How To Start Climbing for Beginners: Indoor Bouldering
If you’ve found yourself on this page, you’ve probably already heard a bit about the benefits of indoor rock climbing. In addition to the benefits for your physical and mental health, rock climbing welcomes all into its diverse social scene. As an added bonus, it’s also extremely fun. Whether you’re an experienced rope climber or a brand new beginner, this article will leave you fully equipped to start bouldering.
Basic climbing lingo that beginners need to know:
- route – the path or moves up a specific climb.
- project (verb) – trying a route over and over with the goal of eventually climbing it in one go.
- project (noun) – a climb that may take multiple sessions to complete.
- bouldering problem – a sequence, or route, leading to the top of the wall.
- sending (a route) – successfully reaching the top and finishing the climb.
- hold (noun) – part of the route that can be used to get to the top.
- heel hook – using your heel to grip and pull your body toward the wall.
- toe hook – using the friction of the shoe rubber on top of your toes and flexing your foot against the rock.
There are many more climbing terms to know – these are just the basics. Get out there and learn how to talk the talk!
What is bouldering?
You may have heard about climbing from the Olympics, which includes three types: speed, lead, and bouldering. There are two important factors that differentiate bouldering from the other two. First, bouldering stays relatively close to the ground. Indoor bouldering walls range from 8 to 15 feet tall. Bouldering problems generally focus on more strenuous moves that cover a shorter distance (power). Rope climbing tends to require a steady state of power over a longer period of time (endurance).
Second, climbers don’t use harnesses or rope to catch their fall. Instead, every bouldering wall is surrounded by thick padding. When you finish a route, all you need to do is fall back onto the mat. You don’t need to rely on anybody else to work out. This is one of the many reasons why bouldering is so popular. There’s no need to schedule time with a belayer (someone who controls the safety rope while you climb). You can climb whenever you want – even if your bouldering buddies miss a climbing session.
What gear does a beginner need?
Bouldering is a fantastic way for beginners to try out rock climbing without too much commitment. The only gear you need to boulder inside is:
- Climbing shoes
- Climbing chalk
And guess what? Most climbing gyms provide rental shoes, which means that you can take bouldering on a trial run before you decide to invest. The only downside to renting climbing shoes is that they will already be showing signs of wear and tear. Climbers prefer to have shoes that fit their feet perfectly, and this only happens when you take the time to break them in. Rental shoes tend to be slightly more slippery on the wall, as the rubber soles break down over time. Some beginning climbers buy climbing shoes after their first day on the wall, but others wait for months to buy their own shoes.
Climbing chalk is highly recommended by most climbers, but you can definitely go without. It’s similar to climbing shoes; having chalk will improve your experience, but it’s not necessary. Just like in weightlifting, chalk is used to dry your hands out and give you a better grip. Using chalk can result in a more efficient and safe climb; you will spend less time readjusting your grip, allowing you to focus on completing the problem. You will also experience an increase in confidence when your hands are chalked up. It just feels better to know that your sweaty hands won’t be the thing keeping you from sending the route.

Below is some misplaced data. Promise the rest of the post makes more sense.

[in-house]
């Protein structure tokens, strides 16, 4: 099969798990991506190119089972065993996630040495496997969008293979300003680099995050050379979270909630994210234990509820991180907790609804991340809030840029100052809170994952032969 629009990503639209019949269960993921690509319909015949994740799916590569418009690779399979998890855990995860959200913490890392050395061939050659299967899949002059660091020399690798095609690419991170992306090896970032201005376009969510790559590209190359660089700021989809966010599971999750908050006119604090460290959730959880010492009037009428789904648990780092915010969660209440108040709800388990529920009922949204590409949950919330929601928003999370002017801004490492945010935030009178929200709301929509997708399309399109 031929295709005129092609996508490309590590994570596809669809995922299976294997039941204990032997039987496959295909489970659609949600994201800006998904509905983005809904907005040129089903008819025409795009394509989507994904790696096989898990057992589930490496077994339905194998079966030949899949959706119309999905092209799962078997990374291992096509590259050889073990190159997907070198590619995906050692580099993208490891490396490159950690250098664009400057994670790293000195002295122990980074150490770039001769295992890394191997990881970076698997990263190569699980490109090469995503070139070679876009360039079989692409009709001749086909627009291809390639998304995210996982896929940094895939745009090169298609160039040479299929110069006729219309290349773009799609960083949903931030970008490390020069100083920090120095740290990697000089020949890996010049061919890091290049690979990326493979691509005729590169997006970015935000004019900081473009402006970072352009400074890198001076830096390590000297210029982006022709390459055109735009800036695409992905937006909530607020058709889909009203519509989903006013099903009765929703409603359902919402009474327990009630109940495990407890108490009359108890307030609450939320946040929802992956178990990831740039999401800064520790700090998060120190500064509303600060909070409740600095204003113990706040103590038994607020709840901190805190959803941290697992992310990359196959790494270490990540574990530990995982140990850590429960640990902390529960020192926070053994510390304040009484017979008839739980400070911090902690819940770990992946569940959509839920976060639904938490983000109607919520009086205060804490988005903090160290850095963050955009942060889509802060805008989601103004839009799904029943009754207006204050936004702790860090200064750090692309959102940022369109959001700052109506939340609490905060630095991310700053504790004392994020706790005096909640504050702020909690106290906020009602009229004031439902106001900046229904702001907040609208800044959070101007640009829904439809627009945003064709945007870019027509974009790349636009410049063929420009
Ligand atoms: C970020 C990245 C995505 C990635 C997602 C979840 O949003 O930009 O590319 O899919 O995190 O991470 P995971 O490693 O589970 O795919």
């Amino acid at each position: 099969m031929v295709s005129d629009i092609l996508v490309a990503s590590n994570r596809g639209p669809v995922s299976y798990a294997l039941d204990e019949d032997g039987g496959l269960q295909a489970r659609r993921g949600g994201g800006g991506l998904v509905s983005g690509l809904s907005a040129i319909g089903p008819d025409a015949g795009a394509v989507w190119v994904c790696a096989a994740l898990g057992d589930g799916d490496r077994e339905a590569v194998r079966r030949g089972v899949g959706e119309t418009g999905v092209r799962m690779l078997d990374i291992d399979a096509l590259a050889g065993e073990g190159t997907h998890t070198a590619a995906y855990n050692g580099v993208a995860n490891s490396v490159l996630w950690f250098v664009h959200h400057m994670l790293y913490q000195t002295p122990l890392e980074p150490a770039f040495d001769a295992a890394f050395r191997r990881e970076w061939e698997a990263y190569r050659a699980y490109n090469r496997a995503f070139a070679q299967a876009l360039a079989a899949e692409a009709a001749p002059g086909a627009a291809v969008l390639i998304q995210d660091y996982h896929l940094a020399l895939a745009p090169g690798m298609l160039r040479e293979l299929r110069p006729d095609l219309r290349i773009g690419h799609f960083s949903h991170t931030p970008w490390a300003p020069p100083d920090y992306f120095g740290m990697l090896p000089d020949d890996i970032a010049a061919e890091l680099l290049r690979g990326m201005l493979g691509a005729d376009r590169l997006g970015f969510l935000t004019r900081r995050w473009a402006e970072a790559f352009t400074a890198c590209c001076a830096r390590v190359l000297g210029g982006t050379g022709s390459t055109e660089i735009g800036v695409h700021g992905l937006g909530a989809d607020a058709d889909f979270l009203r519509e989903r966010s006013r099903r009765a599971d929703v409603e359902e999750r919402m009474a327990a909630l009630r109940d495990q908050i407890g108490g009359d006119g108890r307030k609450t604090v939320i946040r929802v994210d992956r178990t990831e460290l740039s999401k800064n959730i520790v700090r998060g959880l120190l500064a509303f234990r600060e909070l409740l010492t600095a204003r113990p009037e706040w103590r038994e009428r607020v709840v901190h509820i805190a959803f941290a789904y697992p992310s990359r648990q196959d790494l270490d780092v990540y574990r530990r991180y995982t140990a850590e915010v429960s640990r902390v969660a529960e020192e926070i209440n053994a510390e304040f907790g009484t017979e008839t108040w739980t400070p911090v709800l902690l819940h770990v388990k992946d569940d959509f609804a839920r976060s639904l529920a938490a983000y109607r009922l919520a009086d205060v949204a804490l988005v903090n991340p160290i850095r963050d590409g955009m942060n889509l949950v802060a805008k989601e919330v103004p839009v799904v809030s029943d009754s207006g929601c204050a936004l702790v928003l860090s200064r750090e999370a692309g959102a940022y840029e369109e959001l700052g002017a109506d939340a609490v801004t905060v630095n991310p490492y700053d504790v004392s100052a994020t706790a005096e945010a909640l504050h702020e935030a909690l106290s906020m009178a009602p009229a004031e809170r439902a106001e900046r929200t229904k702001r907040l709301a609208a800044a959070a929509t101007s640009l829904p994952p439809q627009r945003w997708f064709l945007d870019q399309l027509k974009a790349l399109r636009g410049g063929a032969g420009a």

What muscles do you use while bouldering?
First of all, bouldering is a legitimate way of getting into shape. Not only will your muscular strength and endurance increase, but you will also notice an improvement in your flexibility and aerobic capability. Climbing, in all forms, is a high-intensity workout, and bouldering is no exception. Here are the main muscle groups that see growth in the climbing gym:
- Hand and Arm Muscles – in order to keep yourself on the wall, you will be using your fingers, hands and forearms – all which contribute toward grip strength. Next, your biceps will aid in pulling yourself up and anchoring your position on the route, and the triceps will shine when you need to push against a hold.
- Upper Body – One of the major motions used to climb involves moving your arm from above you down toward your side, contracting your lats. Bouldering also requires the use of your other shoulder/upper back muscles, including your deltoids, rhomboids, and trapezius muscles.
- Core – No doubt about it, climbing works your abs, trunk and hip muscles. In order to take some weight off of your upper body, you can use your core to stabilize and maintain alignment (especially when climbing a steep part of the wall).
- Lower Body – As a beginner, it’s natural for you to use your upper body more than the latter. However, as you develop mind-body awareness on the wall you will find that a ton of power comes from your lower half. Once you start using your glutes, quads, hamstrings and calves to climb, a new realm of possibilities will open up. Heel hooks and toe hooks are just two extremely useful climbing techniques that put a strain on your lower body.
How do beginners get started?
Now that you understand what bouldering is, what gear you need, and how it will impact your body – it’s time to take action! The easiest way to get started is to find a climbing gym near you. Bouldering gyms like Oso Climbing Gyms are very approachable and beginner-friendly. Once you arrive, the front desk workers will get you set up with rental shoes and show you how to dismount from the wall. There are many opportunities to join a climbing fundamentals class – where you can meet other beginners or invite your friends.